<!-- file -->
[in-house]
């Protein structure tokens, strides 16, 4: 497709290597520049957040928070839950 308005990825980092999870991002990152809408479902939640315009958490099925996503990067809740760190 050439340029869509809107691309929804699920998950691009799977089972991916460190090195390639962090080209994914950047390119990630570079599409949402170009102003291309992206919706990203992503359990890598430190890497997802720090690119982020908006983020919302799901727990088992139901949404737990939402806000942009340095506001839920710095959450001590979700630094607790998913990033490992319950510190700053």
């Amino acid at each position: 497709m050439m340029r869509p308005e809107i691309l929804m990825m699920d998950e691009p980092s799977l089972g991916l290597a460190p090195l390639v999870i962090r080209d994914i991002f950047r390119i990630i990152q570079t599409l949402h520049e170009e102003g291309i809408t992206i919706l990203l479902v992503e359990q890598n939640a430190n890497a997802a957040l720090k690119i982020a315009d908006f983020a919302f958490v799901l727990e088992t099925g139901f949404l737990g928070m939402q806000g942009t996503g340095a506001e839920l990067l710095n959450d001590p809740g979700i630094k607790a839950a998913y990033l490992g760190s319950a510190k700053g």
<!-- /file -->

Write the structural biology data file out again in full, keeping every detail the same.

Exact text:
[in-house]
């Protein structure tokens, strides 16, 4: 497709290597520049957040928070839950 308005990825980092999870991002990152809408479902939640315009958490099925996503990067809740760190 050439340029869509809107691309929804699920998950691009799977089972991916460190090195390639962090080209994914950047390119990630570079599409949402170009102003291309992206919706990203992503359990890598430190890497997802720090690119982020908006983020919302799901727990088992139901949404737990939402806000942009340095506001839920710095959450001590979700630094607790998913990033490992319950510190700053």
């Amino acid at each position: 497709m050439m340029r869509p308005e809107i691309l929804m990825m699920d998950e691009p980092s799977l089972g991916l290597a460190p090195l390639v999870i962090r080209d994914i991002f950047r390119i990630i990152q570079t599409l949402h520049e170009e102003g291309i809408t992206i919706l990203l479902v992503e359990q890598n939640a430190n890497a997802a957040l720090k690119i982020a315009d908006f983020a919302f958490v799901l727990e088992t099925g139901f949404l737990g928070m939402q806000g942009t996503g340095a506001e839920l990067l710095n959450d001590p809740g979700i630094k607790a839950a998913y990033l490992g760190s319950a510190k700053g």